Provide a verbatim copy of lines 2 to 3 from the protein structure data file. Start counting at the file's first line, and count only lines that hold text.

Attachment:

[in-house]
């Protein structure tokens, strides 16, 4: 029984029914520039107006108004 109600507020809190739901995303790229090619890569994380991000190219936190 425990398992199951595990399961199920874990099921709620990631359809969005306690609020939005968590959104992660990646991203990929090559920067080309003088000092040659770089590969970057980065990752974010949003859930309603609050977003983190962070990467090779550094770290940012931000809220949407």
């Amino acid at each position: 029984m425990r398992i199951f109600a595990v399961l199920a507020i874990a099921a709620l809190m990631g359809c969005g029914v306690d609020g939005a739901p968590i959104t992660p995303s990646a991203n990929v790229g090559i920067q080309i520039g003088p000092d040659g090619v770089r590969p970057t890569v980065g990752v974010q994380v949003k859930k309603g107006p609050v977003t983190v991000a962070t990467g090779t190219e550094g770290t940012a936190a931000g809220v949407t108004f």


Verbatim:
């Protein structure tokens, strides 16, 4: 029984029914520039107006108004 109600507020809190739901995303790229090619890569994380991000190219936190 425990398992199951595990399961199920874990099921709620990631359809969005306690609020939005968590959104992660990646991203990929090559920067080309003088000092040659770089590969970057980065990752974010949003859930309603609050977003983190962070990467090779550094770290940012931000809220949407």
């Amino acid at each position: 029984m425990r398992i199951f109600a595990v399961l199920a507020i874990a099921a709620l809190m990631g359809c969005g029914v306690d609020g939005a739901p968590i959104t992660p995303s990646a991203n990929v790229g090559i920067q080309i520039g003088p000092d040659g090619v770089r590969p970057t890569v980065g990752v974010q994380v949003k859930k309603g107006p609050v977003t983190v991000a962070t990467g090779t190219e550094g770290t940012a936190a931000g809220v949407t108004f």